Hancock's Letter to the Governor.
Robert Hancock's long expected let
ter iu defence has been received by the
Governor. It was sent to counsel at
Ralciuh who gave it to tho Governor.
The letter is long. It denies any im
proper relations with Miss Abbott or
that any threats were ever made, and
says that bo far as Hancock knows, sho
is an absolutely virtuous woman. His
letter is a column in length, aud says
that Miss Abbott is lit, that hhe never
lived in his houfo until last October;
that sho wa housekeeper until soon af
ter Christmas, when, after repeated re
Quests to discoutinuo certain objection
able associations, ho asked her to go to
her mother's home; that fdio showed
temper, aud that tho suit charging se
duction was soon brought; that her
mother's advisers in tho matter are
Hancock's political enemies; that the
dropping of Miss Abbott's sifter as
teacher in tho Newbem publio schools
has nothing to do with thin matter; that
no threat or effort was made to have
Miss Abbott's father's name stricken
from tho pay roll of tho government.
Rcucnue of I li Boll Trie phone Co.
The telephone companies doing busi
ness in tho .stato are requited t- lilo re
ports of business done in the Statu every
three months, and on tho 2th th
Southern Bell Telephone Company filed
a report of business done iu tuo Stato
for three mouths, ending December
31st, 18.IS. Tho following aro tho re
ceipts of the company at the various
places in the Stato w hero it docs busi
ness for the period above mentioned:
Asheville, .., 1. 12: Charlotte, $J,
752.81; Durham, $7.50; Raleigh, 2,
700. CO; Wilmington, $1,077. (; Concord
$107; Winston, . 117. 72: Fiivato lines,
8175. The total amount of receipts of
the Bell Compauy for tho three months
mentioned are $13,41.). 4?. The Stato
gets 2 per cont. of this amount, as pro
vided in au act of theLcislnluro. The
State's revenue is 3-08.D7.
28th Day. The House completed
seven pages of the Indian appropriation
bill. It was decided that no informa
tion be given at present in regard tc
the government's armor plate plant.
Grosvenor and Simpson locked horns
by an allusion made by Simpson' rela
tive to an alleged interview with th
President on the subject of imnigra
tion. 20tk Day. Under the parliamentary
fiction of discussing the Indian bill.thi
House devoted almost the entire day to
a political debate in which the main
question was whether prosperity had
come to the country as a result of the
advent of the present administration.
As the speeches were limited to fiv
minutes each, many members partici
pated, and the partisan spirit kept th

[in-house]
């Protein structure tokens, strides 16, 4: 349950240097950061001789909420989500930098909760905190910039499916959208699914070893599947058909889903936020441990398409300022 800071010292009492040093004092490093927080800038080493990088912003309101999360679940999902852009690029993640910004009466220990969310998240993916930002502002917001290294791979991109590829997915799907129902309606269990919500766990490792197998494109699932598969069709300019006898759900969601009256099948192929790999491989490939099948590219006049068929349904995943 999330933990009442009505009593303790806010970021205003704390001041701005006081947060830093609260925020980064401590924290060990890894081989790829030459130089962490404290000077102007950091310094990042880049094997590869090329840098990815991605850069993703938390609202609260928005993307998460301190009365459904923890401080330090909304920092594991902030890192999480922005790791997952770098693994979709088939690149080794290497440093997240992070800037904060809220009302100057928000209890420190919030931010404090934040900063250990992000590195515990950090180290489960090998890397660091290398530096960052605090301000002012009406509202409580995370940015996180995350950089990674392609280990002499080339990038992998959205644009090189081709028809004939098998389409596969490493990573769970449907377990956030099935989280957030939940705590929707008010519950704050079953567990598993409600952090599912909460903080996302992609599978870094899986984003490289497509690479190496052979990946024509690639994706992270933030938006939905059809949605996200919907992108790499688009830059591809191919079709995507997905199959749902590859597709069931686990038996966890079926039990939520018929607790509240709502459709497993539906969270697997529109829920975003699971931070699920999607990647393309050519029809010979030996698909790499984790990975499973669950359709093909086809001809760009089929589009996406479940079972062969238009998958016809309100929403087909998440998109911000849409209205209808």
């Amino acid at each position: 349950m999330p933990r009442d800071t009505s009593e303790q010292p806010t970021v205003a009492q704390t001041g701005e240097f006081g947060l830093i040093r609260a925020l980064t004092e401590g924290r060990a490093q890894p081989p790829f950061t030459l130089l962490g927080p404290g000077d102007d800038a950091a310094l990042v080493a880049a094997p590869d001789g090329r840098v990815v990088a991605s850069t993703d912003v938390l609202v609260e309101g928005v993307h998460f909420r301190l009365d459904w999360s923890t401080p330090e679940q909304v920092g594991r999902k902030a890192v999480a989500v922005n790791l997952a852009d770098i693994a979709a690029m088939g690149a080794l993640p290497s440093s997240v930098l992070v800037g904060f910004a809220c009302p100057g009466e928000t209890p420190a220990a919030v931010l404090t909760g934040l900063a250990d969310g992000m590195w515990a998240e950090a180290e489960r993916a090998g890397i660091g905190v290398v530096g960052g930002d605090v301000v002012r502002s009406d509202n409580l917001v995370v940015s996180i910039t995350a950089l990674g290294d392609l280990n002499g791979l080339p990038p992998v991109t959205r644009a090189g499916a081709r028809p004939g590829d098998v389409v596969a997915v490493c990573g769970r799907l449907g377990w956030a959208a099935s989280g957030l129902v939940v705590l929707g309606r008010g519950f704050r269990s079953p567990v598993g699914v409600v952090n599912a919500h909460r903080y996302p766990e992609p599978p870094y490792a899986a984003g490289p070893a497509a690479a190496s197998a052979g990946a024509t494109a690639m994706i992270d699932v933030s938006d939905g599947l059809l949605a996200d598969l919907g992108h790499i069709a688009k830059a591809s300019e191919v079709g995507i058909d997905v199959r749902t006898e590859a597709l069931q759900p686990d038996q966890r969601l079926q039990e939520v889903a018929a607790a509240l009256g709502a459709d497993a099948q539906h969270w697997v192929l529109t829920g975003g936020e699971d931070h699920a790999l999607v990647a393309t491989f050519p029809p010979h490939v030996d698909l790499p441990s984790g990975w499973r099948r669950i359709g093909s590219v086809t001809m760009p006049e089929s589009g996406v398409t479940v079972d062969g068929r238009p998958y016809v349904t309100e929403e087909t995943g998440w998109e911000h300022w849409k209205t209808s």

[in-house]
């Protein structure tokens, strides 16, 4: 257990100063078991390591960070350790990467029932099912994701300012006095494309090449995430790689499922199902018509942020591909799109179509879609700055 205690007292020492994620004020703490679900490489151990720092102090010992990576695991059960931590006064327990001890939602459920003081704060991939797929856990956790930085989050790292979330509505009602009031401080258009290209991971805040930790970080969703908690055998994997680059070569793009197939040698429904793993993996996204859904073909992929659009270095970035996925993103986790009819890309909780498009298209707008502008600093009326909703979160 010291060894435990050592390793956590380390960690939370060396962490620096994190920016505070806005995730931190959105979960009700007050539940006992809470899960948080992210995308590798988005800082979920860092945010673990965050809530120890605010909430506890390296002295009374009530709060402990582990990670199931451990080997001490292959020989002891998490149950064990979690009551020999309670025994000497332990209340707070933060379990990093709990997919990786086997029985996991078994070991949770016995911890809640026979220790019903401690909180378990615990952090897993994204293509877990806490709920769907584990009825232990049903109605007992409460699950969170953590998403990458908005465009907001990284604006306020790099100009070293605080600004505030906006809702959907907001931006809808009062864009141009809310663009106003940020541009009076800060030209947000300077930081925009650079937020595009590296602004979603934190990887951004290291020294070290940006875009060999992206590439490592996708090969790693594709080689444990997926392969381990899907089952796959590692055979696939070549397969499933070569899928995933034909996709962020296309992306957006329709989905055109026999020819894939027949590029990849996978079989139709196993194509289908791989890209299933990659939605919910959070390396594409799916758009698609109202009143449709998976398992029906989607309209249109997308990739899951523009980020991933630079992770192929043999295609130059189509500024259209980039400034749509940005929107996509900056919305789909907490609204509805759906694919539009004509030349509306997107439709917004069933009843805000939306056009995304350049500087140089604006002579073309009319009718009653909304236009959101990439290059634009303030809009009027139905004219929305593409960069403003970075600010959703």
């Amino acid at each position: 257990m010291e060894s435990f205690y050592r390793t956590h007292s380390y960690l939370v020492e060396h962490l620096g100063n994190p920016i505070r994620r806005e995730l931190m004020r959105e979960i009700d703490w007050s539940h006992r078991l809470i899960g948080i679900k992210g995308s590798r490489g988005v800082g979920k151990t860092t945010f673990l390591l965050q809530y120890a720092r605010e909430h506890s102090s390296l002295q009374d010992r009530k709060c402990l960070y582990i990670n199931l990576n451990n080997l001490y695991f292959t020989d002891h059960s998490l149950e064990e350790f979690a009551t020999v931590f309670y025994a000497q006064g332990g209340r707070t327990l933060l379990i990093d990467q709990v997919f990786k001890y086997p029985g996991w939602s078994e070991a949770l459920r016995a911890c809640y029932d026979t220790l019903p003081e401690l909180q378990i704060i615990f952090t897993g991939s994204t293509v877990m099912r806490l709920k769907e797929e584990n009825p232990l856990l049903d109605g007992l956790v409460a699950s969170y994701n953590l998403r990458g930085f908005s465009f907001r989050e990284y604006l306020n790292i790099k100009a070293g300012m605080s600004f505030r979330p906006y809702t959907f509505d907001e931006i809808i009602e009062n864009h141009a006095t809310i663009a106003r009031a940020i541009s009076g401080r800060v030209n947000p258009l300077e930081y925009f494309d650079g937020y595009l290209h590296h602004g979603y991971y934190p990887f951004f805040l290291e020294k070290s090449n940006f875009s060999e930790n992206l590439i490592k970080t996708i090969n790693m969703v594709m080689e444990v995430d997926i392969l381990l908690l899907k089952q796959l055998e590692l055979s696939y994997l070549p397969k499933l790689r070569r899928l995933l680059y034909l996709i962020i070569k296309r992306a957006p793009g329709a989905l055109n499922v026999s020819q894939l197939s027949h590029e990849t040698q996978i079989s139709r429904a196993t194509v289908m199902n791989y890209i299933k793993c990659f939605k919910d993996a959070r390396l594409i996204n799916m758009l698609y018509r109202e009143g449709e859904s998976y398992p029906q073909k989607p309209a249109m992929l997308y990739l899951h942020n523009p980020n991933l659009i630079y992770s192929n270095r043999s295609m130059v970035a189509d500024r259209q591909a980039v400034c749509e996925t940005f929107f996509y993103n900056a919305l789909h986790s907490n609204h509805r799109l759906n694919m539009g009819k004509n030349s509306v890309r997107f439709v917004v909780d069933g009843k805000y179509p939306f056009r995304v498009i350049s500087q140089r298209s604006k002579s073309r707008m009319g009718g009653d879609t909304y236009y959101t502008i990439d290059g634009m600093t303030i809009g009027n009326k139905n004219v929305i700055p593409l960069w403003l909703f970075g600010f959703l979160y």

interest keyed up to a high pitch. The
acrimony which usually characterize!
such debates was almost entirely ab
sent, but, although good natured,
some hard knocks were given and re
ceived. 30th Day. In the House the motion
to strike out the appropriation for the
Carlisle Indians was defeated. The
most interesting feature of the day was
the debate on the question of reducing
the mail carrier service in the large
cities, owing to the failure of the Sen
ate to attach the estimated deficiency
of $16,000 to the urgent deficiency bill.
This subject has been agitating the
metropolitan cities ever since the order
was issued for cutting down the force
An .Tfl.Tirin.rv 1. A dozen representative
from as many different cities, protested
against the proposed reduction and ,
urged an immediate appropriation, when i
Chairman Loud, ol tne posiomce com
and Chairman Cannon, oi tno ap
Resorting to Extreme Meas
ures for Reform.
The Condord correspondence of the
Charlotte (N. C.) Observer says: Some
i negro men and boys caught a white
; man in company with a negro woman,
' and, after giving the woman a round,
laid tho lash on him. In their effort to
suppress this evil among their race, the
negroes have resorted to the whip
method, regardless of consequences,
and it is no w almost a nightly occur
rence for some ono to be lashed. The
white man referred to is not a native
Southerner, and is a large property
owner in this community. The rumor
lacks verification, however, on the part
of the man.
Watson for Governor.
Thomas E. Watson will be Populist
candidate for Governor of Georgia.
Tho Stato convention will meet on
March 6, and a majority of the dele
gates already elected are said to be in
favor of Watson for Governor.
BIcComas Elected'Senator.
Judee L. E. McComas has been